Tuesday, October 17th, 2017

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What’s a Credit Score Anyway?

How much do you know about your credit score? That three-digit number on your credit report is tied inseparably to your past, present, and future financial life. It can play a role in your ability to rent an apartment, qualify for a loan, or even get a job. It also affects how much you’ll pay for interest charges, insurance, and even cell phone contracts.


1. Lenders.
Having a good rating can help you qualify for the best rates on a car loan, credit card, and even a small business loan if you’ve got entrepreneurial spirit.  A poor score can make it impossible for you to qualify for a loan or credit card.

2. Landlords.
Increasingly, you may need a good credit score to rent an apartment.  Landlords view your credit rating as a measure of your responsibility to pay bills on time.  If your rating is below par or you don’t have a credit score yet, you may have to find a friend or relative to co-sign your lease, or you could be required to pay a higher rent or security deposit.

3. Employers.
When you apply for a job, potential employers can pull your credit report as long as they notify you first.  And, in fact, about 35 percent do, according to the Society for Human Resource Management.  Bad credit can be a signal of irresponsibility, or employers might be worried you’ll spend more time fretting about your financial woes than concentrating on your job.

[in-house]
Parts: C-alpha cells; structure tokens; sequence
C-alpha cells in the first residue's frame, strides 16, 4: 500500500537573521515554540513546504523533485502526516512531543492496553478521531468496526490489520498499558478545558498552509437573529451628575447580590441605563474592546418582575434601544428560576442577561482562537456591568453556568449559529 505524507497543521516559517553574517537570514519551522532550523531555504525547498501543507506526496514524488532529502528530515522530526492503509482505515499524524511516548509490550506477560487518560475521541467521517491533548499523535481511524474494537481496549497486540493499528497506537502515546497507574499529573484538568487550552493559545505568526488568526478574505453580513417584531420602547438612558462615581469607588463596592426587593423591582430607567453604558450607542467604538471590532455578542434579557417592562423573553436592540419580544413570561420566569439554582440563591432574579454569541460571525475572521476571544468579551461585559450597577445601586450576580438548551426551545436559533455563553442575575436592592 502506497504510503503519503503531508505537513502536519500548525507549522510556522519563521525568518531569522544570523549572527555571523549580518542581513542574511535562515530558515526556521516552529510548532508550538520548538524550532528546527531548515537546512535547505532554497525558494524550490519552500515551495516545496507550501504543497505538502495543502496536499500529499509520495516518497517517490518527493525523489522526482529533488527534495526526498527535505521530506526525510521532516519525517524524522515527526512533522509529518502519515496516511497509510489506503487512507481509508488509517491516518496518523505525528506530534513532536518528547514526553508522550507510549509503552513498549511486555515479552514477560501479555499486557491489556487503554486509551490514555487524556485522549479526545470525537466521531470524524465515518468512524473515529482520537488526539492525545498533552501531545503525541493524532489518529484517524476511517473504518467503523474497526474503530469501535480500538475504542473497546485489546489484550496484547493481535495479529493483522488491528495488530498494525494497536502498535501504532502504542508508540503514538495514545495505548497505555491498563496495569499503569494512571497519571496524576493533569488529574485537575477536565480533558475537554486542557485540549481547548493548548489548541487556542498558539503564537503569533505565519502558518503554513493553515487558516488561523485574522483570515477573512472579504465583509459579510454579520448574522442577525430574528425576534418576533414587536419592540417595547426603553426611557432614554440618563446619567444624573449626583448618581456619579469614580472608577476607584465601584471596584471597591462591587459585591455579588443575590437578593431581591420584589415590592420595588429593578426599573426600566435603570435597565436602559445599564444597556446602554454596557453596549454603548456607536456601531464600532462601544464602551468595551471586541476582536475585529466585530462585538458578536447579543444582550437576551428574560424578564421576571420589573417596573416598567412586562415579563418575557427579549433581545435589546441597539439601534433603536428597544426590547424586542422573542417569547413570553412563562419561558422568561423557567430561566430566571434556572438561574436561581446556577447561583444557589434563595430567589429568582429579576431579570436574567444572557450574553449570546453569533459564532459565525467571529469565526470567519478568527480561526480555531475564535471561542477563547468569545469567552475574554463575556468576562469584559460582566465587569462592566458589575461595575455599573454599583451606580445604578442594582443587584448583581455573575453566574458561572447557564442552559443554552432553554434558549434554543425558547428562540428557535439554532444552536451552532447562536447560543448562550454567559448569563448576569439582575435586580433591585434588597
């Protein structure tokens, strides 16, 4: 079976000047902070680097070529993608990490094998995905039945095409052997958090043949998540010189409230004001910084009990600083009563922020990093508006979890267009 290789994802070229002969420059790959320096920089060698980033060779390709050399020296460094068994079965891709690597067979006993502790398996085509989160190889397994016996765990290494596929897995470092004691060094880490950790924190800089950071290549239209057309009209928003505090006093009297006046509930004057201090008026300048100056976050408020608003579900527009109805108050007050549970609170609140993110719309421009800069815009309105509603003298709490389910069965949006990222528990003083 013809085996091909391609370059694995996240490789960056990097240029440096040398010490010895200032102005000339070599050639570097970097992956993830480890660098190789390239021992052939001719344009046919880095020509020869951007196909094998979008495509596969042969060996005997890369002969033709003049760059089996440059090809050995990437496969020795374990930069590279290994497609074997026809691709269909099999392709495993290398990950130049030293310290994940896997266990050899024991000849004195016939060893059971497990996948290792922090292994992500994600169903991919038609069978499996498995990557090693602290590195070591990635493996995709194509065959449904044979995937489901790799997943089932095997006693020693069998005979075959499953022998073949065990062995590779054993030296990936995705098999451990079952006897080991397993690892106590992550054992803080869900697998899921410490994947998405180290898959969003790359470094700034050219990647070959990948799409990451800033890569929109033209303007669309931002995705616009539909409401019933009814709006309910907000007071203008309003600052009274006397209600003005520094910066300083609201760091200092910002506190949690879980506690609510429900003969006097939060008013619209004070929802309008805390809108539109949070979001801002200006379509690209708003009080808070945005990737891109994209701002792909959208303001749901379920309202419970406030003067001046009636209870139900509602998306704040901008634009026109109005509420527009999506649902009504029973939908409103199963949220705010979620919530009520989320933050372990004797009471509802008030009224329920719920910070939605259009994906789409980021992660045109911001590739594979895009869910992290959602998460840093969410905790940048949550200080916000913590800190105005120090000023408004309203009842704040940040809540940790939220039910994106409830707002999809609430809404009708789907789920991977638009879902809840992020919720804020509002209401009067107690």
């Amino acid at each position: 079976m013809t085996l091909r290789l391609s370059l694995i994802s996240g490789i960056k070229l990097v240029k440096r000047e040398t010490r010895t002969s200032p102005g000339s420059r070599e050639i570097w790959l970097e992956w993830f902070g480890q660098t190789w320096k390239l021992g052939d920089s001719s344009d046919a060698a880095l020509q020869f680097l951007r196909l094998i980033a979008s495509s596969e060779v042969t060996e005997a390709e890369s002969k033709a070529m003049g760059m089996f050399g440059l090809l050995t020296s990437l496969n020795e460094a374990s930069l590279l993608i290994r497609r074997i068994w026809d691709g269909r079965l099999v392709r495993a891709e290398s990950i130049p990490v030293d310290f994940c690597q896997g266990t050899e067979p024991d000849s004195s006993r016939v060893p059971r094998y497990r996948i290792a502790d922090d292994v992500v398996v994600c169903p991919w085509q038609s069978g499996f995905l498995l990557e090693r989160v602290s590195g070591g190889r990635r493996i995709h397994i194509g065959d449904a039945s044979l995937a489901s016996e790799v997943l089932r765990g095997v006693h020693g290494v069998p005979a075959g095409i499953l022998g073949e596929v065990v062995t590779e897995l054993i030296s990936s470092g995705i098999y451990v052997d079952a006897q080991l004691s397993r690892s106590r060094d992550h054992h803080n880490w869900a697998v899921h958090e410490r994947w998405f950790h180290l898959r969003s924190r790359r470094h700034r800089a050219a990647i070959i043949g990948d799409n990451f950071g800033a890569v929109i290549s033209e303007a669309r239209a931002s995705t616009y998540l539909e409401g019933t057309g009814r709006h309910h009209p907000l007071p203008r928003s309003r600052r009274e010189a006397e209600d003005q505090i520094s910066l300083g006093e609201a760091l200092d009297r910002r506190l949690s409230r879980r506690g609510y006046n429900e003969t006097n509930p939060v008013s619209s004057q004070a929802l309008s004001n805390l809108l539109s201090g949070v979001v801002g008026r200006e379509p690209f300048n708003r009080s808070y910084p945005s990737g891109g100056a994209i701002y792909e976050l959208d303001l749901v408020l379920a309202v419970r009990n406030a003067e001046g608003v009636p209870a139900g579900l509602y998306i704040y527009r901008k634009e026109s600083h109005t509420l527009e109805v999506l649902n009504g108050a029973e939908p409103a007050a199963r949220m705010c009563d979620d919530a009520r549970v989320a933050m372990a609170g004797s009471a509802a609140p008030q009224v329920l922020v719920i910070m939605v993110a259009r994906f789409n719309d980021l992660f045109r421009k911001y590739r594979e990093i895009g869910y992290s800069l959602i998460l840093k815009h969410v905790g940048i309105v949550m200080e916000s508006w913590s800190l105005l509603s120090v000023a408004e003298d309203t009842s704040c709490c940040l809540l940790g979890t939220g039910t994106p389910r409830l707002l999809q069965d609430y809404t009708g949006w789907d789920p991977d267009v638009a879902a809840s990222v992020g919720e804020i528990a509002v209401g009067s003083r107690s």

4. Cell Phone Carriers.
Even cell phone service providers may check your credit before signing you up for a plan.  They want to make sure you’re responsible and will pay your bill each month.  Some utility providers may pull your report as well.  If you have credit issues, you may not qualify for the best plan rates, you could be required to pay a deposit, or you could be turned down.


IF YOU’RE IN COLLEGE, get one credit card during your junior or senior year, use it occasionally, and pay off the balance each month.

IF YOU’RE ALREADY OUT OF SCHOOL, or you don’t trust yourself with a full-fledged credit card yet, get a secured card.  This card allows you to make a deposit with a lender (such as your bank or credit union), and the amount usually becomes your credit limit.  Most require a deposit of $300 to $5,000.

Tip: Credit scores range from 340 to 850.  The higher your score the better.


YOU CAN ORDER YOUR CREDIT REPORT FOR FREE EACH YEAR AT ANNUALCREDITREPORT.COM.  This Web site, created by federal law, allows you to request for free a credit report from each of the three credit bureaus once every 12 months.

Although you can get your credit report for free, you’ll still have to pay to get your credit score.  You can order your score for about $16 at myfico.com or the three credit bureau WEB SITES:  EXPERIAN.COM, TRANSUNION.COM, AND EQUIFAX.COM.

Tip:  Don’t be fooled by other sites that misspell annualcreditreport.com or use terms like “free credit report,” or “free credit monitoring.”  They actually are not free and may send you to other sites that try to sell you something or collect your personal information.

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